The implementation of transit-oriented development would require effective coordination between different agencies to develop master plans, review building codes, traffic regulations, and adopt a funding model. All of these agencies must work together for the strong framework of transit-oriented development in Mumbai. Any inequality between agencies could undermine TOD’s success.
Government agencies work together at all three levels – central, state, and local – to create the much-needed infrastructure base for Mumbai Metropolitan Region. The transit-oriented development in Mumbai along the corridors of the metro is a step in the same direction. Overall, the development is expected to address existing city issues such as random urban growth, rapid growth in vehicles, and pollution.
The current density of Mumbai is high enough that investments in public transport are financially sustainable. Within existing nodes, the focus is on “Change and Improve” mechanisms by improving public transport operations. Currently, it is pursued by prioritizing the provision of public transport, NMT, and pedestrian facilities and supporting the use of roads for public transport (buses) by prioritizing signs, assigning roads, etc.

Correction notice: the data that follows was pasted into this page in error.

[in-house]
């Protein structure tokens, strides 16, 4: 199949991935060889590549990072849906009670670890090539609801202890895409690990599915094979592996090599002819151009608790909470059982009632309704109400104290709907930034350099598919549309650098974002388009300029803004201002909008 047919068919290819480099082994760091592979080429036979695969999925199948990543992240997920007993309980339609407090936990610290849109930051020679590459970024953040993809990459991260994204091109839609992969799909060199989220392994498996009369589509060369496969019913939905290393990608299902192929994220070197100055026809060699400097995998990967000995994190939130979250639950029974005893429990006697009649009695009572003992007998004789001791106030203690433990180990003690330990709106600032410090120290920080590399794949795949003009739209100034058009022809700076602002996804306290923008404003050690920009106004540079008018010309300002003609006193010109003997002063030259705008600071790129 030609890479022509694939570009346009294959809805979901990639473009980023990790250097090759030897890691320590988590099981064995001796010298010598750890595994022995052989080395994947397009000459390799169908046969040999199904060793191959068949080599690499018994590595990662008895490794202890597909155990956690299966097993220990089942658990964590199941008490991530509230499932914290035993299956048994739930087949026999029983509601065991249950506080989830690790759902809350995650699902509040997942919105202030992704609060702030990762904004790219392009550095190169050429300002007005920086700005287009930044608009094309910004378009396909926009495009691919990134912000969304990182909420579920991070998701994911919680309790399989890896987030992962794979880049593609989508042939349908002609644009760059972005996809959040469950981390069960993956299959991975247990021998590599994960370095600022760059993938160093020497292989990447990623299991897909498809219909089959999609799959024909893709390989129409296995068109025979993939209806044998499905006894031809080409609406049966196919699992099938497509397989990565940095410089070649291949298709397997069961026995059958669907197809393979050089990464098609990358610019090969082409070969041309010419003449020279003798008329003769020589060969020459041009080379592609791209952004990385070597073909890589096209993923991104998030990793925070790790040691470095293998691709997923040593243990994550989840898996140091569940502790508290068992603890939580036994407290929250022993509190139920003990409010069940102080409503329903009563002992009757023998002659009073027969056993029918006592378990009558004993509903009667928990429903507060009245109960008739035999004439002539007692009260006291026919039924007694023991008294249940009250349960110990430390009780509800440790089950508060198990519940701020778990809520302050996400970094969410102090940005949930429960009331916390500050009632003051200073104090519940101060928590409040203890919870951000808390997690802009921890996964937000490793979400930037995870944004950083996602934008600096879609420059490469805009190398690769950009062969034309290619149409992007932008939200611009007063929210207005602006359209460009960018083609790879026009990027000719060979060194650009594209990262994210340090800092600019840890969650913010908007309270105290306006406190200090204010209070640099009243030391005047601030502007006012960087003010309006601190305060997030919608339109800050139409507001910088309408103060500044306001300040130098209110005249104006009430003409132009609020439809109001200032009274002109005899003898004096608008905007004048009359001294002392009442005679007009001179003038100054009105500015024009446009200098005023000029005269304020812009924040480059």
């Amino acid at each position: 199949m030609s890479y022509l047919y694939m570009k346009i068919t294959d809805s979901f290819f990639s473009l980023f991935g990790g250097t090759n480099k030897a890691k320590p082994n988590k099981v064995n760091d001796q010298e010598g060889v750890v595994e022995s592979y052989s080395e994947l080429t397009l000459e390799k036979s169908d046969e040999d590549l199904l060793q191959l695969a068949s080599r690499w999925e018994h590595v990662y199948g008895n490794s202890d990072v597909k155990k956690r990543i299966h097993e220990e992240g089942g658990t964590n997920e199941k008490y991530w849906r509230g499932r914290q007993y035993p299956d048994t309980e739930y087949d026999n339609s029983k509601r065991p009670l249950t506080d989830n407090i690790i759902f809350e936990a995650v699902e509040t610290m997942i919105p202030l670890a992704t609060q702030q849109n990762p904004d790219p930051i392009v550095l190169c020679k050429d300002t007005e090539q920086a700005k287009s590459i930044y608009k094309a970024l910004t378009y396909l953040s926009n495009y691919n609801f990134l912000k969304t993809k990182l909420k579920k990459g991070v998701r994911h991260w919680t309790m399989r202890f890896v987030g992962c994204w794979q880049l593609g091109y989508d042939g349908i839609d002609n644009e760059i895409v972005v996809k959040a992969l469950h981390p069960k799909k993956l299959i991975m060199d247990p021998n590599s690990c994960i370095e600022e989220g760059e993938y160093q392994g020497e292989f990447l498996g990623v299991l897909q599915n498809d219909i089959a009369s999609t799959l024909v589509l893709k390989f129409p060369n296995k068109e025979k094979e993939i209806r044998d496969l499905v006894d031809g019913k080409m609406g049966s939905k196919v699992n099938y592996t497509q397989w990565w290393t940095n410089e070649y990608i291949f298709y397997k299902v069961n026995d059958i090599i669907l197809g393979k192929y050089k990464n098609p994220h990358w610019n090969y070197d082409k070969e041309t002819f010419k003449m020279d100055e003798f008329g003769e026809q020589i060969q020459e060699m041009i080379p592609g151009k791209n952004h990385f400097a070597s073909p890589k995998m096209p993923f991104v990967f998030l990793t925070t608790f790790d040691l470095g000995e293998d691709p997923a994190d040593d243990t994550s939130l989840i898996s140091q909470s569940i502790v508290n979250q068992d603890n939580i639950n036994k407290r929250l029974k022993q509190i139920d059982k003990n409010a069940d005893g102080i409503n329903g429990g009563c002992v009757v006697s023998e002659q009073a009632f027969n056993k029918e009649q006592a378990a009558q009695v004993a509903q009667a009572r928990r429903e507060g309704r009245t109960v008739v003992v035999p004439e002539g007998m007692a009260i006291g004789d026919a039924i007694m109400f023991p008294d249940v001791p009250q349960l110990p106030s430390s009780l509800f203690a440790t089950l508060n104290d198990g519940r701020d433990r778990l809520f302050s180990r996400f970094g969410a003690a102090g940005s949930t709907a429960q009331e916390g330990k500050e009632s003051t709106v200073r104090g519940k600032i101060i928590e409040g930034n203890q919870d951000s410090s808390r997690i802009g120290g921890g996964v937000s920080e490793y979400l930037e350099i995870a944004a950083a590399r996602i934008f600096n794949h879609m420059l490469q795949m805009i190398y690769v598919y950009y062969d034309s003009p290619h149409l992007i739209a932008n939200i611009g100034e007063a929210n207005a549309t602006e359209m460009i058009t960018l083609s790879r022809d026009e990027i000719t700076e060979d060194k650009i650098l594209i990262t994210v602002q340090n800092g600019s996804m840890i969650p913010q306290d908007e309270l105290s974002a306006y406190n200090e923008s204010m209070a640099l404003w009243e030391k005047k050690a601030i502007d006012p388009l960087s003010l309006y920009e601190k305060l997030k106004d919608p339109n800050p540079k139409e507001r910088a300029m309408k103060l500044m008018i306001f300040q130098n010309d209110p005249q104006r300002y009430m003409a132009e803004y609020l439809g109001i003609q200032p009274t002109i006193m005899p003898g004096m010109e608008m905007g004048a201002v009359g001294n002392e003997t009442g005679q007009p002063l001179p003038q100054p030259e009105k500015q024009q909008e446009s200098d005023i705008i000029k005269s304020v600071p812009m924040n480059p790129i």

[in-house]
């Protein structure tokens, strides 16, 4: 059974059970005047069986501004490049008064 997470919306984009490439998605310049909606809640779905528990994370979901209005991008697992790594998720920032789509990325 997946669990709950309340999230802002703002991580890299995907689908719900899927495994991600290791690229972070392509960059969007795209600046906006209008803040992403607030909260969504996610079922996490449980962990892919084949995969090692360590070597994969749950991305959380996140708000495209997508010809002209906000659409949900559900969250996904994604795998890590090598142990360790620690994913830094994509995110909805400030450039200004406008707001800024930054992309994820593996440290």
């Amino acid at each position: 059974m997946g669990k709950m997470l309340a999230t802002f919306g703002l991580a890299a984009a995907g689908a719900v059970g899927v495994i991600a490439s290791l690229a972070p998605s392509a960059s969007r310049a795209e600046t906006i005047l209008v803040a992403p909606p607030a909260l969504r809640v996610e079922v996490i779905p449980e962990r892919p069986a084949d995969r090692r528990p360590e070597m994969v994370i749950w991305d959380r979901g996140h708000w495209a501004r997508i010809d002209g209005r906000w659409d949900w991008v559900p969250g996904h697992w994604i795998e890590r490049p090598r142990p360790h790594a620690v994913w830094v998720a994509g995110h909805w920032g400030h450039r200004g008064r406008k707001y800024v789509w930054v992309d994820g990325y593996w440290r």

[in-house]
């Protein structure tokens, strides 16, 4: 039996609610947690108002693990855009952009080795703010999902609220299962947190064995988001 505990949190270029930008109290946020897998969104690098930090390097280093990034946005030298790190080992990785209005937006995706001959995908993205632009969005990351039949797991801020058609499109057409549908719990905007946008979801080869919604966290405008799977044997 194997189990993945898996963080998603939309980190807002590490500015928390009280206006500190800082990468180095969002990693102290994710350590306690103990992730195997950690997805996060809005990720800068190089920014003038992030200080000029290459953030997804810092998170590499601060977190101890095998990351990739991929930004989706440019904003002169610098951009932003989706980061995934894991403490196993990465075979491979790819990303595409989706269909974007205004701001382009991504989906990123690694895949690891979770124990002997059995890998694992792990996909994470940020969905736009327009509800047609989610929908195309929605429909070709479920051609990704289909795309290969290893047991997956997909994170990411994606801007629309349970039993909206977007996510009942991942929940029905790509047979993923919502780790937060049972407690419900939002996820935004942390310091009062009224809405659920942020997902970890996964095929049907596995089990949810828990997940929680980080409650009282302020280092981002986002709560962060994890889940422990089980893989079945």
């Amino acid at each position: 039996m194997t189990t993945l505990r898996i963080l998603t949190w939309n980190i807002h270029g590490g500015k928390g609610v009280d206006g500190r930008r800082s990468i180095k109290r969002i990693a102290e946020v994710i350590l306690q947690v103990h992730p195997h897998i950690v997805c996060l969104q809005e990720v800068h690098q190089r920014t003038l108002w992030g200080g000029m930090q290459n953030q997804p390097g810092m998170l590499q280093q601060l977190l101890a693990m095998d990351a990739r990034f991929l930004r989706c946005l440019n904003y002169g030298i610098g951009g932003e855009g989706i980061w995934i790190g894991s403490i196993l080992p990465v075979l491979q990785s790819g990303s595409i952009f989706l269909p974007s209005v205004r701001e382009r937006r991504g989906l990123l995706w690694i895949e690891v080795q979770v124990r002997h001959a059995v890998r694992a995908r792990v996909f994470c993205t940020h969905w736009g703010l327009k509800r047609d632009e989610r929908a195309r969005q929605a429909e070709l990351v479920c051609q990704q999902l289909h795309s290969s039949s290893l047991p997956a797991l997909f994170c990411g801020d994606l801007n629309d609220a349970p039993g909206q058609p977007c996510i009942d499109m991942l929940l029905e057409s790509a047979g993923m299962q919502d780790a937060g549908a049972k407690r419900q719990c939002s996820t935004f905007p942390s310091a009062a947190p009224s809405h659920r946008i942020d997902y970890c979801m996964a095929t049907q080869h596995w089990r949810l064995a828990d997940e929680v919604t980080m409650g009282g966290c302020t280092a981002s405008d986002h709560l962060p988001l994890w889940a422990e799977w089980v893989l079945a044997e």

Train stations around the suburban, subway and monorail corridors in Mumbai suffer from a lack of proper road and sidewalk infrastructure design, competitive demands from pedestrians, street vendors, and passenger traffic (IPT), lack of information on systems transportation, and lack of streets furniture and other public facilities.
The policy of transit-oriented development in Mumbai was formulated in the development plan, but specific development control regulations (DCR) have not yet been drawn up to take into account the need for parking spaces, urban form, and inclusive living within the zones of influence of these target stations. In the future, only the high proportion of public transport in the city and the region will be maintained through proactive intervention.